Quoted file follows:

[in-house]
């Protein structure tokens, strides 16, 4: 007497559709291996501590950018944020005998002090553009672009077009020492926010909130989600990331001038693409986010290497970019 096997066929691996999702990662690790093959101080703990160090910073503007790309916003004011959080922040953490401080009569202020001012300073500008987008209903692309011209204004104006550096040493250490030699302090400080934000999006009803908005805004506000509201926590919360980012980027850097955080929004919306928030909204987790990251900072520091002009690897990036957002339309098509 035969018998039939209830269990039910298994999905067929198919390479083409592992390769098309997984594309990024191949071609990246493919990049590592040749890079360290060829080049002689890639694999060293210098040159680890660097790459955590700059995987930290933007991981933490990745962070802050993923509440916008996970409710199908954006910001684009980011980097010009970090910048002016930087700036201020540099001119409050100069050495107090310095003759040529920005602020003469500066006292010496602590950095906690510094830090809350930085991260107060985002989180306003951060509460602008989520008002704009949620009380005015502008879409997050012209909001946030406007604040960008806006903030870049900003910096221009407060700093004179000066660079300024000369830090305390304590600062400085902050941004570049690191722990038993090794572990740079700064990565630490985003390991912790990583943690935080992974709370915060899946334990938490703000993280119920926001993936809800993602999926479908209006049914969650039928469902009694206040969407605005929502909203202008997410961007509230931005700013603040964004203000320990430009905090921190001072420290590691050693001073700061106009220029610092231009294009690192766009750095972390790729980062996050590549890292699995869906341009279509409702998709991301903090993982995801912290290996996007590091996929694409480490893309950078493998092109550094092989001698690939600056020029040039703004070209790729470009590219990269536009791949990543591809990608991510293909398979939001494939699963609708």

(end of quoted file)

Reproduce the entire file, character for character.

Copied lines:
[in-house]
């Protein structure tokens, strides 16, 4: 007497559709291996501590950018944020005998002090553009672009077009020492926010909130989600990331001038693409986010290497970019 096997066929691996999702990662690790093959101080703990160090910073503007790309916003004011959080922040953490401080009569202020001012300073500008987008209903692309011209204004104006550096040493250490030699302090400080934000999006009803908005805004506000509201926590919360980012980027850097955080929004919306928030909204987790990251900072520091002009690897990036957002339309098509 035969018998039939209830269990039910298994999905067929198919390479083409592992390769098309997984594309990024191949071609990246493919990049590592040749890079360290060829080049002689890639694999060293210098040159680890660097790459955590700059995987930290933007991981933490990745962070802050993923509440916008996970409710199908954006910001684009980011980097010009970090910048002016930087700036201020540099001119409050100069050495107090310095003759040529920005602020003469500066006292010496602590950095906690510094830090809350930085991260107060985002989180306003951060509460602008989520008002704009949620009380005015502008879409997050012209909001946030406007604040960008806006903030870049900003910096221009407060700093004179000066660079300024000369830090305390304590600062400085902050941004570049690191722990038993090794572990740079700064990565630490985003390991912790990583943690935080992974709370915060899946334990938490703000993280119920926001993936809800993602999926479908209006049914969650039928469902009694206040969407605005929502909203202008997410961007509230931005700013603040964004203000320990430009905090921190001072420290590691050693001073700061106009220029610092231009294009690192766009750095972390790729980062996050590549890292699995869906341009279509409702998709991301903090993982995801912290290996996007590091996929694409480490893309950078493998092109550094092989001698690939600056020029040039703004070209790729470009590219990269536009791949990543591809990608991510293909398979939001494939699963609708």